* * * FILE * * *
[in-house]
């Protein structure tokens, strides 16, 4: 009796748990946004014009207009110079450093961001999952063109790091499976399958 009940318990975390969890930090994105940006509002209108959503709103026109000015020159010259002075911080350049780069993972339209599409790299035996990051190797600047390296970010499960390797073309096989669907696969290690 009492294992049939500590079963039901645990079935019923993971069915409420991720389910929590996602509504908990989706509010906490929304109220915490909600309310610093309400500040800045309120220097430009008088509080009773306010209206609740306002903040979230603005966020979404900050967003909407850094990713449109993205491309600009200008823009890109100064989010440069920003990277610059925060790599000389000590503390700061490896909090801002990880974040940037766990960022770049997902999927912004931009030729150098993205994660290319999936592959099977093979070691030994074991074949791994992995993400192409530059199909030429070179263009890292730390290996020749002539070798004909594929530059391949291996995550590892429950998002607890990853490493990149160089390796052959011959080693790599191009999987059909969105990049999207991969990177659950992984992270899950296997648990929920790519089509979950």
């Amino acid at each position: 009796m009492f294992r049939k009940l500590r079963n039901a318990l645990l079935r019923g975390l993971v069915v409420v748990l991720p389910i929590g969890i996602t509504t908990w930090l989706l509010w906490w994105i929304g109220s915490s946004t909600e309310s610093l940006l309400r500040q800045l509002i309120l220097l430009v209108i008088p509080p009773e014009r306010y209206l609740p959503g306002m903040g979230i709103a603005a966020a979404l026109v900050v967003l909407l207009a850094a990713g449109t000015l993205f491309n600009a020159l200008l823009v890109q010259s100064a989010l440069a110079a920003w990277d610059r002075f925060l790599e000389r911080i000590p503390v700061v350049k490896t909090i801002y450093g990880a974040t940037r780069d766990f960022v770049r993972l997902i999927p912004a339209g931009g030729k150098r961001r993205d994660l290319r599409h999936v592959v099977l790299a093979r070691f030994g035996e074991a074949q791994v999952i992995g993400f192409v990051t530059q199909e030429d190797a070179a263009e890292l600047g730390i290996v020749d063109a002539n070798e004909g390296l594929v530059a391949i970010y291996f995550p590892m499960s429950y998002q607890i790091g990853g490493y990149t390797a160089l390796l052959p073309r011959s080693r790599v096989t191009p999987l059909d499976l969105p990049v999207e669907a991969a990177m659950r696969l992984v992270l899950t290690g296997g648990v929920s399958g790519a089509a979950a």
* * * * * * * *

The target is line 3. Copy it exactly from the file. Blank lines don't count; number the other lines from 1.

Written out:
């Amino acid at each position: 009796m009492f294992r049939k009940l500590r079963n039901a318990l645990l079935r019923g975390l993971v069915v409420v748990l991720p389910i929590g969890i996602t509504t908990w930090l989706l509010w906490w994105i929304g109220s915490s946004t909600e309310s610093l940006l309400r500040q800045l509002i309120l220097l430009v209108i008088p509080p009773e014009r306010y209206l609740p959503g306002m903040g979230i709103a603005a966020a979404l026109v900050v967003l909407l207009a850094a990713g449109t000015l993205f491309n600009a020159l200008l823009v890109q010259s100064a989010l440069a110079a920003w990277d610059r002075f925060l790599e000389r911080i000590p503390v700061v350049k490896t909090i801002y450093g990880a974040t940037r780069d766990f960022v770049r993972l997902i999927p912004a339209g931009g030729k150098r961001r993205d994660l290319r599409h999936v592959v099977l790299a093979r070691f030994g035996e074991a074949q791994v999952i992995g993400f192409v990051t530059q199909e030429d190797a070179a263009e890292l600047g730390i290996v020749d063109a002539n070798e004909g390296l594929v530059a391949i970010y291996f995550p590892m499960s429950y998002q607890i790091g990853g490493y990149t390797a160089l390796l052959p073309r011959s080693r790599v096989t191009p999987l059909d499976l969105p990049v999207e669907a991969a990177m659950r696969l992984v992270l899950t290690g296997g648990v929920s399958g790519a089509a979950a």